The USS Electron, for a time known as the USS LST-1070, was constructed by Bethlehem-Hingam Shipyard in Hingham, Massachusetts. This LST-542-class tank landing ship was laid down on February 8, 1945 and launched on April 5. She was put into commission the same day, with Lieutenant R. P. Seem chosen to captain her.
After the War
From her home-base in New York City, the ship was sent to the Philippines on May 19, 1945. She got there on July 14 and served there until October, with the exception of a cargo trip to Tokyo Bay to help with occupation efforts. After October, she was sent to Japan for a short time. On December 6 she was sent to Pearl Harbor. Once there she was converted into an electronics parts issue ship. Before this transformation could be completed, she was sent to the United States West Coast and decommissioned in Astoria, Oregon, on December 3. She was put in reserve. On January 27, 1949, her hull numbers were changed to AG-146, and she was renamed the Electron on February 1.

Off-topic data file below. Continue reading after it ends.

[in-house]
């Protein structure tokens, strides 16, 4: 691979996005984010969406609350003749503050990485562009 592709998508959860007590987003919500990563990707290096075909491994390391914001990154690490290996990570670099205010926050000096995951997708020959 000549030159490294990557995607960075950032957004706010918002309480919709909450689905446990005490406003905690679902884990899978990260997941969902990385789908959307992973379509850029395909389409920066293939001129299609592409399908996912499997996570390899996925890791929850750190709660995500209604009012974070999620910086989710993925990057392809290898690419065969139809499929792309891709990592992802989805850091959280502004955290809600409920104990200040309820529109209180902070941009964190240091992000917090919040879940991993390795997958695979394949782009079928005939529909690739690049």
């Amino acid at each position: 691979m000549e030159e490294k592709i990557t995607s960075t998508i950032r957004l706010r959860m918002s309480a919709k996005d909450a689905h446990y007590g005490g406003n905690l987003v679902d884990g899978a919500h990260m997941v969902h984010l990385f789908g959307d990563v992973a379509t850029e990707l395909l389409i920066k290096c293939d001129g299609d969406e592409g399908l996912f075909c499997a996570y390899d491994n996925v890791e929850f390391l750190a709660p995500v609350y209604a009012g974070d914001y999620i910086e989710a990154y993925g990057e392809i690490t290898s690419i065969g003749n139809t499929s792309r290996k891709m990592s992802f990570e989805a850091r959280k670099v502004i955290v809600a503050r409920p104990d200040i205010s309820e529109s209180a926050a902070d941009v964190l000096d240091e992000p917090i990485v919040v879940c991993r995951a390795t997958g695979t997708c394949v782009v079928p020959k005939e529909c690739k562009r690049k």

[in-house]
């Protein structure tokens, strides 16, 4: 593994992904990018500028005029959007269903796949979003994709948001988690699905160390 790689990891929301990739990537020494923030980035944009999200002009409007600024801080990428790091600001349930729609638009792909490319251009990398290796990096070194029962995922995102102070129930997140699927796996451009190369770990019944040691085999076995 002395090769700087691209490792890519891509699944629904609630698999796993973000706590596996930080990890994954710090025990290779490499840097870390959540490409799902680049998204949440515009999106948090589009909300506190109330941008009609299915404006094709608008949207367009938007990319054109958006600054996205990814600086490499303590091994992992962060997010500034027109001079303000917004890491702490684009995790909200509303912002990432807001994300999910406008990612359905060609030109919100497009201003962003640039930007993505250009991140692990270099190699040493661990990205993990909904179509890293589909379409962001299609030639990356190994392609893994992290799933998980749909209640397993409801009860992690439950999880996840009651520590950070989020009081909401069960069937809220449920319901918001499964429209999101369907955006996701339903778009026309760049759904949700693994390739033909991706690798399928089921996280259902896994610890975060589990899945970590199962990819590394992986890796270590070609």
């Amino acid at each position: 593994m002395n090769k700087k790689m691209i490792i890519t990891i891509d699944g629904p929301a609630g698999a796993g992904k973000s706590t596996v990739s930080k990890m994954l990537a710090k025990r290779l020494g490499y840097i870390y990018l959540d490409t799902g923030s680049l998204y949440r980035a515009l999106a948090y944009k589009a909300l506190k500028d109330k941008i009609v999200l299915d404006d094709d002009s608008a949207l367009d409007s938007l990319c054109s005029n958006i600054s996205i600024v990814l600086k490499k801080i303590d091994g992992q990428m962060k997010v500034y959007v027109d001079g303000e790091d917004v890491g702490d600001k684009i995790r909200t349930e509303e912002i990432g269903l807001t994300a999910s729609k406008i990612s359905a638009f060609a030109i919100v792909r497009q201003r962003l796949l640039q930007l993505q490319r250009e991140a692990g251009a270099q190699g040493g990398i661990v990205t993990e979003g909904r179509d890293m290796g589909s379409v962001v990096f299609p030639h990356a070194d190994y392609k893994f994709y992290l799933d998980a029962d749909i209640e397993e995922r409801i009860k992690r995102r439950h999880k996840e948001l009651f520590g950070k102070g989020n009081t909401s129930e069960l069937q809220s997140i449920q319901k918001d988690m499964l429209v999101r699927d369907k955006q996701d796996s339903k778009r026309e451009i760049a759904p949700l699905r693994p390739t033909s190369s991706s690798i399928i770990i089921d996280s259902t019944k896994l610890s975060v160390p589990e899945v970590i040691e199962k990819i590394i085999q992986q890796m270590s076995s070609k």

Service in Korea
After being in reserve for about 8 months, on October 6, 1950, she was put back into commission because the Korean War had started. After getting upgraded at Bremerton, Washington, she took her new electronics to Oakland to get ready for deployment. After moving to San Diego, she was sent to Sasebo, Japan, arriving there on February 5, 1951. For the rest of the Korean War, she was stationed and operated out of this port and the one located at Yokosuka. Her jobs included stocking the Allied forces with supplies and providing support. On August 18, her hull number was changed to AKS-27.
She continued in the same capacity after the war was over, and then she was stationed at Subic Bay from January 18 until April 30, 1955. Sent back to the West Coast April 1956, she was decommissioned and put in reserve on November 16 of that year. She was struck from the navy’s lists on April 1, 1960, and sold for scrap in December. She received one battle star for her services during the war in Korea.
Asbestos in Navy Ships
Although an essential component of the naval fleet, some auxiliary vessels also posed a lasting health risk to soldiers serving on them. Unfortunately, products containing asbestos were common, especially on older ships, because of the material’s high resistance to heat and fire. Despite its value as an insulator, asbestos fiber intake can lead to several serious health consequences, including mesothelioma, a devastating cancer without cure. Current and former military personnel who came into contact with these ships should seek immediate medical attention in order to detect possible health consequences associated with asbestos exposure.